Who’s and whose actually follow the same rule as it’s and its. Who’s is always short for who is; whose is the possessive. Two former workmates taught me a good way to remember this – have you heard of Who’s Who? It’s a British publication that gives basic information about a number of well-known people … More Who’s and whose
Much and many can be confusing – it’s all about countable and uncountable (or measurable) nouns. You can count raindrops (if you’re fast!), so you use “many” when referring to them. But you can’t count water. You can measure it, by the cup, or the litre, so in this case you use “much”.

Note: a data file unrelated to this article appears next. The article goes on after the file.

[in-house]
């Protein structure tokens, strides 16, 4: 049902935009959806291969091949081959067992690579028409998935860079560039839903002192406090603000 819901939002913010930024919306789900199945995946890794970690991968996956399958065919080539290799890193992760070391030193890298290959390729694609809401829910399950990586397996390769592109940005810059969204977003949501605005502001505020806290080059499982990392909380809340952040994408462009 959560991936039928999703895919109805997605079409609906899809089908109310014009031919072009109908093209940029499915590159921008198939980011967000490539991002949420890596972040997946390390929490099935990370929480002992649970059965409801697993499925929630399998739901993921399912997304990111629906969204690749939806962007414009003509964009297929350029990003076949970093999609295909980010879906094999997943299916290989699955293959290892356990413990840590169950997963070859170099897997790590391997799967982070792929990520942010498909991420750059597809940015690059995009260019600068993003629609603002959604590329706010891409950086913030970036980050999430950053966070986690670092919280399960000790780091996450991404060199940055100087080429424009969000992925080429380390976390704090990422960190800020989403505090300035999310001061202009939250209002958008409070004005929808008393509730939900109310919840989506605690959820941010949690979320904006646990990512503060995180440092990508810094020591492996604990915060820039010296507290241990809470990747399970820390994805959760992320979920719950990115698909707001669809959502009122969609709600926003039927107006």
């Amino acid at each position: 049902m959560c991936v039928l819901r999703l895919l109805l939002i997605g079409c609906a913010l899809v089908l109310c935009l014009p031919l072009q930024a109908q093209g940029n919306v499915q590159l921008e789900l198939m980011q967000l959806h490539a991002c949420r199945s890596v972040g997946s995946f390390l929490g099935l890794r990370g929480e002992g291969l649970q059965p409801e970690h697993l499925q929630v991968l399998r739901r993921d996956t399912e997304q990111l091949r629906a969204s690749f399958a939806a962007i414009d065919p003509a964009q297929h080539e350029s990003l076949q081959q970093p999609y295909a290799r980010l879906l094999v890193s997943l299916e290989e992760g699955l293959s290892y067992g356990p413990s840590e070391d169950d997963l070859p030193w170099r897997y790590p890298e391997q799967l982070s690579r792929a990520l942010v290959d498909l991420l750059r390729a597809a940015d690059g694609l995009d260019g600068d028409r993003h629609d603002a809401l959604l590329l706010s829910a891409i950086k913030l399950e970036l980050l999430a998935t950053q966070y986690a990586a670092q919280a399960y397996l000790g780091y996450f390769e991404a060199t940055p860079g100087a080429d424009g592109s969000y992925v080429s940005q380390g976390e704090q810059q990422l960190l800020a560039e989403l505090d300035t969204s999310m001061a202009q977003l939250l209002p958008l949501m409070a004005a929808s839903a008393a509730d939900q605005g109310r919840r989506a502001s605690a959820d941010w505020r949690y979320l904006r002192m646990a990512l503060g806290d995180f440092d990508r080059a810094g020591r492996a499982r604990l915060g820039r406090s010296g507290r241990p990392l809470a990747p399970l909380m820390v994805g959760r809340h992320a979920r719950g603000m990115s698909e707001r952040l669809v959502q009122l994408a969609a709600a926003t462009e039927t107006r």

Lots of people struggle with its and it’s – here’s a way to help remember. There’s more on this in my post Using apostrophes.
Confused about when to use less or fewer? There’s a rule in English that we treat countable nouns and uncountable nouns differently. This comes into play for fewer and less. If we’re talking about countable nouns – things you can count – we use fewer. Ten items or fewer (we can count the items); fewer … More Less and fewer
Microsoft Word doesn’t make adding macrons to Māori words in your documents a straightforward exercise, or at least it doesn’t feel like one. There’s no key you can just type them in with, and increasingly we’re becoming aware of words that we should have been including macrons on. First of all – what’s a macron? … More Using macrons